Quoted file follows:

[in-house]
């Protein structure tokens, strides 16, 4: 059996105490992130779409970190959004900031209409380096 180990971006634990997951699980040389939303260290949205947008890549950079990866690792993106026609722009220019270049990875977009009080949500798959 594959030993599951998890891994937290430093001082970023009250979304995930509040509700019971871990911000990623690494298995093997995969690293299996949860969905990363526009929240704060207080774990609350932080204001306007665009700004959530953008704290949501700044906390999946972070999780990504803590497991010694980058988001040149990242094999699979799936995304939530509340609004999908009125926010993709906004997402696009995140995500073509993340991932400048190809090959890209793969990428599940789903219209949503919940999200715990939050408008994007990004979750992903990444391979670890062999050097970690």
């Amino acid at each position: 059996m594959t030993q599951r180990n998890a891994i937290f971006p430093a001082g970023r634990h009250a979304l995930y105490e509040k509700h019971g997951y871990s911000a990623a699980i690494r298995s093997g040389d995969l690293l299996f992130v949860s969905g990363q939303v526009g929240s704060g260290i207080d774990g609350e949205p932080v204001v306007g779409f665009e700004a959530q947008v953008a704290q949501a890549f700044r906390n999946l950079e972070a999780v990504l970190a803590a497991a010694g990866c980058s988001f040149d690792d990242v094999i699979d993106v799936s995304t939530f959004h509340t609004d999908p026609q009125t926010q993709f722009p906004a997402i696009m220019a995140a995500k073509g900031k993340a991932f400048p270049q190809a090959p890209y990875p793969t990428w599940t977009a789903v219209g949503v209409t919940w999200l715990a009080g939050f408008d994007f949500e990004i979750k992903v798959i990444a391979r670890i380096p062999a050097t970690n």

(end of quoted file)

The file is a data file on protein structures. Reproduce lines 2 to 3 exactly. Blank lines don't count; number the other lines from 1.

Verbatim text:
């Protein structure tokens, strides 16, 4: 059996105490992130779409970190959004900031209409380096 180990971006634990997951699980040389939303260290949205947008890549950079990866690792993106026609722009220019270049990875977009009080949500798959 594959030993599951998890891994937290430093001082970023009250979304995930509040509700019971871990911000990623690494298995093997995969690293299996949860969905990363526009929240704060207080774990609350932080204001306007665009700004959530953008704290949501700044906390999946972070999780990504803590497991010694980058988001040149990242094999699979799936995304939530509340609004999908009125926010993709906004997402696009995140995500073509993340991932400048190809090959890209793969990428599940789903219209949503919940999200715990939050408008994007990004979750992903990444391979670890062999050097970690």
């Amino acid at each position: 059996m594959t030993q599951r180990n998890a891994i937290f971006p430093a001082g970023r634990h009250a979304l995930y105490e509040k509700h019971g997951y871990s911000a990623a699980i690494r298995s093997g040389d995969l690293l299996f992130v949860s969905g990363q939303v526009g929240s704060g260290i207080d774990g609350e949205p932080v204001v306007g779409f665009e700004a959530q947008v953008a704290q949501a890549f700044r906390n999946l950079e972070a999780v990504l970190a803590a497991a010694g990866c980058s988001f040149d690792d990242v094999i699979d993106v799936s995304t939530f959004h509340t609004d999908p026609q009125t926010q993709f722009p906004a997402i696009m220019a995140a995500k073509g900031k993340a991932f400048p270049q190809a090959p890209y990875p793969t990428w599940t977009a789903v219209g949503v209409t919940w999200l715990a009080g939050f408008d994007f949500e990004i979750k992903v798959i990444a391979r670890i380096p062999a050097t970690n």